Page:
That top-dog status is being cemented with a “Ned’s Declassified” TV movie (airing Friday), one in which viewers will finally learn whether Ned and Jennifer “Moze” Mosely, his protector, best friend and confidante – and his would-be, could-be, probably-should-be girlfriend – will finally become a couple. “It’s almost like a cartoon, and kids love that,” says Daniel Lee Curtis, 16, whose portrayal of Cookie also has let him pass under the celebrity radar.

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“I go to public school,” says the 10th-grader from Long Beach.” Some of the girls at school go, ‘Wow, Daniel, you were such a nerd. I’m not really like that,'” says Curtis who, minus the glasses and the deer-in-the-headlights expressions, is a strapping high-school football player.

Not that the show is all belly laughs, says Werkheiser, who adds that there are serious issues addressed in episodes that examine every aspect of school – from problems with lockers and backpacks to trying to sneak out of classes to desperately wanting to keep in touch with friends who move away.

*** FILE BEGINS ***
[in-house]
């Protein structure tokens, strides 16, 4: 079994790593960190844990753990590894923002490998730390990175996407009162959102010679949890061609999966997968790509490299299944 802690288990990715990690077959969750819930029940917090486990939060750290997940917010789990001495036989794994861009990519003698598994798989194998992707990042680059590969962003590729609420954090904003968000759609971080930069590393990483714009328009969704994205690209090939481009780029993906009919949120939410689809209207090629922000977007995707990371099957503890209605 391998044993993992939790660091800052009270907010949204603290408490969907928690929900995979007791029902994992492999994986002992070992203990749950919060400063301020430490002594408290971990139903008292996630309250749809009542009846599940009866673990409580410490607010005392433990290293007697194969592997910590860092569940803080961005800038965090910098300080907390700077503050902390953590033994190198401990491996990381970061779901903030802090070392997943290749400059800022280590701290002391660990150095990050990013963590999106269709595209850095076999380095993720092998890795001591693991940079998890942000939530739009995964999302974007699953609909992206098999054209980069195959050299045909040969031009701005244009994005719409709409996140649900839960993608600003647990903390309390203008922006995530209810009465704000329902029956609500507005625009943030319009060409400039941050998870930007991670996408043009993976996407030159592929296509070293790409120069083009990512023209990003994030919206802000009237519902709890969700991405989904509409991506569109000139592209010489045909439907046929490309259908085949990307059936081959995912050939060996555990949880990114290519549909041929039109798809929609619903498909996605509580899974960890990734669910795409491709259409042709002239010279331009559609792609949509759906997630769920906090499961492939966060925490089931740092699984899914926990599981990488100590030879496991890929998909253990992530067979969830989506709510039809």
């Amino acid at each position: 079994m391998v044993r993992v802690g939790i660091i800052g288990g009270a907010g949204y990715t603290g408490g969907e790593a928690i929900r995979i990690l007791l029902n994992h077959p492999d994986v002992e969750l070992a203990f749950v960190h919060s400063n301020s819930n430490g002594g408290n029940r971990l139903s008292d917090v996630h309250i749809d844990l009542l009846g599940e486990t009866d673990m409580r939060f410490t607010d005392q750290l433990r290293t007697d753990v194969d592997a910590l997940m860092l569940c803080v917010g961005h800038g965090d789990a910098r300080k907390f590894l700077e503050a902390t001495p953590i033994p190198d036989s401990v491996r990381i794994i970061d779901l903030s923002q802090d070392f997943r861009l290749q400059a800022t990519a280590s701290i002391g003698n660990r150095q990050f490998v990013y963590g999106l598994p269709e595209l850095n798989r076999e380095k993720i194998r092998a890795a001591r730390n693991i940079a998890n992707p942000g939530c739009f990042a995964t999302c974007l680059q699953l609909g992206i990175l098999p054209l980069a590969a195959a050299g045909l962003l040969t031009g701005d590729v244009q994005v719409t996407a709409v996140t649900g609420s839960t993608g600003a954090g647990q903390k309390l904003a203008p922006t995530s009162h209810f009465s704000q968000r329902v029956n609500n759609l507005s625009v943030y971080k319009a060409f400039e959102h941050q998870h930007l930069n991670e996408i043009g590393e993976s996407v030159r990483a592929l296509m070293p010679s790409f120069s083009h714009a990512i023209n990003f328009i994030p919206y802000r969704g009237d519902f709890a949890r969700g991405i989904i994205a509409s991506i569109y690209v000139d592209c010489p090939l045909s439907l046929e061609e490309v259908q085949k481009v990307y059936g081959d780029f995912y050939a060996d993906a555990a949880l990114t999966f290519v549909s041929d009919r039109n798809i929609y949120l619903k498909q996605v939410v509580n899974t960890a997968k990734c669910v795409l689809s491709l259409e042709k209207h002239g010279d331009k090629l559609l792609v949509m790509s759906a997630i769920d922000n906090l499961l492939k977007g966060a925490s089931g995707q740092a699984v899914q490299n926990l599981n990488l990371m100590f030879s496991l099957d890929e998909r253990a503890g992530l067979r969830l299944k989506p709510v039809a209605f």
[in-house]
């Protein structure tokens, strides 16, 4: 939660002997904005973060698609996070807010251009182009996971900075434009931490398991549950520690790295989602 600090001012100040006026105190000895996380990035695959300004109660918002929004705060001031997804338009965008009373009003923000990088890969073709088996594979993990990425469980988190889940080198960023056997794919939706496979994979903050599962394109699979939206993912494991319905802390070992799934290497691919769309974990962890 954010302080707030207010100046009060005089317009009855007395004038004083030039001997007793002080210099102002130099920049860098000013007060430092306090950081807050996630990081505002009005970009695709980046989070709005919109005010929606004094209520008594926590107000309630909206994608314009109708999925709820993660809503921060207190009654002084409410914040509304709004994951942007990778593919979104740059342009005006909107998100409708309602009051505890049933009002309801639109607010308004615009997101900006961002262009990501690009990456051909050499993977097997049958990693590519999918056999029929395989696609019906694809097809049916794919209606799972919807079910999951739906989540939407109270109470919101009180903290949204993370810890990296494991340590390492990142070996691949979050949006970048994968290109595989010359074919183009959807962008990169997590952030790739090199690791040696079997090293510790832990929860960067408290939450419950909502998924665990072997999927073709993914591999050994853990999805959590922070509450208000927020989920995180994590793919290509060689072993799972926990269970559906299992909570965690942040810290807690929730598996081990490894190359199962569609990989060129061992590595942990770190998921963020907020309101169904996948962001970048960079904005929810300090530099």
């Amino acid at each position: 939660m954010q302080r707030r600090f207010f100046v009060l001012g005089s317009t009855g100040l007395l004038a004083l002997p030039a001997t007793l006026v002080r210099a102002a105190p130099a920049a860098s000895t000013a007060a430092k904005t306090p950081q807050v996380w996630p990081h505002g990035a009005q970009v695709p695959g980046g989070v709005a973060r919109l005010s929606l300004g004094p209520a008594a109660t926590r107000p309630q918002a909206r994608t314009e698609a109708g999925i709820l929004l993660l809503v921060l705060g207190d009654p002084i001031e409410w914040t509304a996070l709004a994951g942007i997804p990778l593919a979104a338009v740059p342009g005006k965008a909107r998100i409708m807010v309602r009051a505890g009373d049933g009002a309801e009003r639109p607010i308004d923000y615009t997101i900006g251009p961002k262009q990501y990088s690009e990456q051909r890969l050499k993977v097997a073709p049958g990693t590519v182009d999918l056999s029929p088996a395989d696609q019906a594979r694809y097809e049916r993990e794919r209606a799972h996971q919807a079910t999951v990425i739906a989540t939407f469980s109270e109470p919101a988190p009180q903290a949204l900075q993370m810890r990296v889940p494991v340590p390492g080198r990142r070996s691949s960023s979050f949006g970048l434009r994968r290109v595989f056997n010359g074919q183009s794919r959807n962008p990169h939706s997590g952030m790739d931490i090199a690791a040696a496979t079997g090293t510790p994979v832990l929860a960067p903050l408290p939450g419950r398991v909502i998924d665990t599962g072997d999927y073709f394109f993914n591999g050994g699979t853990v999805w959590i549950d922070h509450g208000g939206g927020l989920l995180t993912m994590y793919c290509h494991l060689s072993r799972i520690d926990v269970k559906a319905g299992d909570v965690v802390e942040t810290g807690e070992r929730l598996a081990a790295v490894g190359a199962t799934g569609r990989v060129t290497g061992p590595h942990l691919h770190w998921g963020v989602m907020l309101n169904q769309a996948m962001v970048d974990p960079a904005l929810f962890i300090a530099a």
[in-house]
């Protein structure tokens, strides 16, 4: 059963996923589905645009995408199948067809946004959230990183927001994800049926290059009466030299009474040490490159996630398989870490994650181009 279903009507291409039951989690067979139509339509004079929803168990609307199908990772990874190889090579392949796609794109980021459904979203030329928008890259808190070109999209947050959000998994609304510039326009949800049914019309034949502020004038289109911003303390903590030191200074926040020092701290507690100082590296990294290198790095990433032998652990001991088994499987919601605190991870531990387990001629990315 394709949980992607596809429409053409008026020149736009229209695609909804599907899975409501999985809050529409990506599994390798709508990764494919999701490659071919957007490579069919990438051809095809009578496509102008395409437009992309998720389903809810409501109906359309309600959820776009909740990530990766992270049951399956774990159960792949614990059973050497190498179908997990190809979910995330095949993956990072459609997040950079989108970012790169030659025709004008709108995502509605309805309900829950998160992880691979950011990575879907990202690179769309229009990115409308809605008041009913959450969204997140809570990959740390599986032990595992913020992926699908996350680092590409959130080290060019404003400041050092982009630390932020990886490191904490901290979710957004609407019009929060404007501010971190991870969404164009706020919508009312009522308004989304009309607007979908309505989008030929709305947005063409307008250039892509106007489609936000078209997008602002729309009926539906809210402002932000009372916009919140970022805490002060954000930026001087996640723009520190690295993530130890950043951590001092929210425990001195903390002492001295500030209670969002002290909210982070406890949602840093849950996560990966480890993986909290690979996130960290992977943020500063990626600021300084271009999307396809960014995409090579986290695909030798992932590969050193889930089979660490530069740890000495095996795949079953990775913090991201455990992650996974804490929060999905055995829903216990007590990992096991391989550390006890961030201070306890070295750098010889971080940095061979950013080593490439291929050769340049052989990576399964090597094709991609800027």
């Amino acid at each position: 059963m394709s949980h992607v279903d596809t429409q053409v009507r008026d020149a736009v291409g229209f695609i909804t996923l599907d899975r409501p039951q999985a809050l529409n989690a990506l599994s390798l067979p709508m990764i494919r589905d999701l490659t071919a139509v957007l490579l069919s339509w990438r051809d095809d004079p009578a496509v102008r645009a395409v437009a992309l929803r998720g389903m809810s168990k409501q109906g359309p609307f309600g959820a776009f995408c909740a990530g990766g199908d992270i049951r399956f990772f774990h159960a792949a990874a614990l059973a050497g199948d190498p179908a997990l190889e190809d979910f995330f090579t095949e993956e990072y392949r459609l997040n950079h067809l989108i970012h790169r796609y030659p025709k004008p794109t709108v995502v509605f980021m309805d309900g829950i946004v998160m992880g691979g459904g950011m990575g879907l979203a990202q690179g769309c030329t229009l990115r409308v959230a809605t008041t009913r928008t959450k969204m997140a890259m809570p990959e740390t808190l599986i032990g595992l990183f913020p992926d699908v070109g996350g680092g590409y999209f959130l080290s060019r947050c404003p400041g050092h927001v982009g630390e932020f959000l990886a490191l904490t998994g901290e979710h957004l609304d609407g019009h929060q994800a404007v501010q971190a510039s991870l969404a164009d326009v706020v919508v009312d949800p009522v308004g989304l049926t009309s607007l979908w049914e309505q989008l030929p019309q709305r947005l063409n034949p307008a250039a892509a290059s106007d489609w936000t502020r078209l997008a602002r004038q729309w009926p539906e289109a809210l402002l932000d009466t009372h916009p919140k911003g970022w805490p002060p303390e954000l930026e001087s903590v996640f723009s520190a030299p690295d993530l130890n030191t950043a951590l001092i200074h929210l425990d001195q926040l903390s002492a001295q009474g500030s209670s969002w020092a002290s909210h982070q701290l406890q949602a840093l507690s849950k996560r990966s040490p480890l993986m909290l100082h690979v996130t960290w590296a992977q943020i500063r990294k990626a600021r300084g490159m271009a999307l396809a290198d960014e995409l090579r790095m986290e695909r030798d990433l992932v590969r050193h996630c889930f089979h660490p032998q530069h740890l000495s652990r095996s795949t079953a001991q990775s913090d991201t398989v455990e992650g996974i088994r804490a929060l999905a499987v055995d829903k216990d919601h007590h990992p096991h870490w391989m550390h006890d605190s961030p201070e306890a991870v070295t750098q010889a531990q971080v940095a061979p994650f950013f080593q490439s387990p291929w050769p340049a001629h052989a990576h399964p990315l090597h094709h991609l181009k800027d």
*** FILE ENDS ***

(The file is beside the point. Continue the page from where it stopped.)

“But kids who really know the show, they recognize me.” Which means his days of public anonymity could be numbered. They’ll be very shocked.” “Ned’s Declassified” has been mildly shocking in its approach since Day 1, having been constructed more like an animated show than a live-action comedy.

After two seasons of slowly building an audience, “Ned’s Declassified” has become this season’s breakout hit among the 14-and-under set, regularly landing in the Top 5 among live-action kids shows watched by that age group. I really can’t,” says Lindsey Shaw, 18, who plays Moze. There are bright, colors, quick cuts and camera effects that sometimes have Ned, Moze and Cookie, their nerdy comrade in arms, racing through the halls of their fictional James K. Shown in back-to-back segments of 15 minutes each, the 30-minute show doesn’t try so much to tell a story as lift chapters from Ned’s survival guide, which he describes in first-person to the camera as the chaos his advice invariably creates unfolds all around him.

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It's a jungle out there and every student knows it!

That's why seventh-grader Ned Bigby is taking on the daunting task of writing a book on how to survive junior high school!

He shares his tips and tricks on the Nickelodeon show, Ned's Declassified School Survival Guide, as he and his two best friends get into one wacky adventure after another.

Along the way, Ned Bigby (Devon Werkheiser) shared his top secret tips to make the best of those awkward teen years.

MTV News recently caught up with Werkheiser, pictured below, to talk about his acting and music career and what his updated “Ned’s” declassified ~life~ survival guide would look like.

Until then, the Diffys are stuck in the early 21st Century (what they consider the past) and trying to fit in.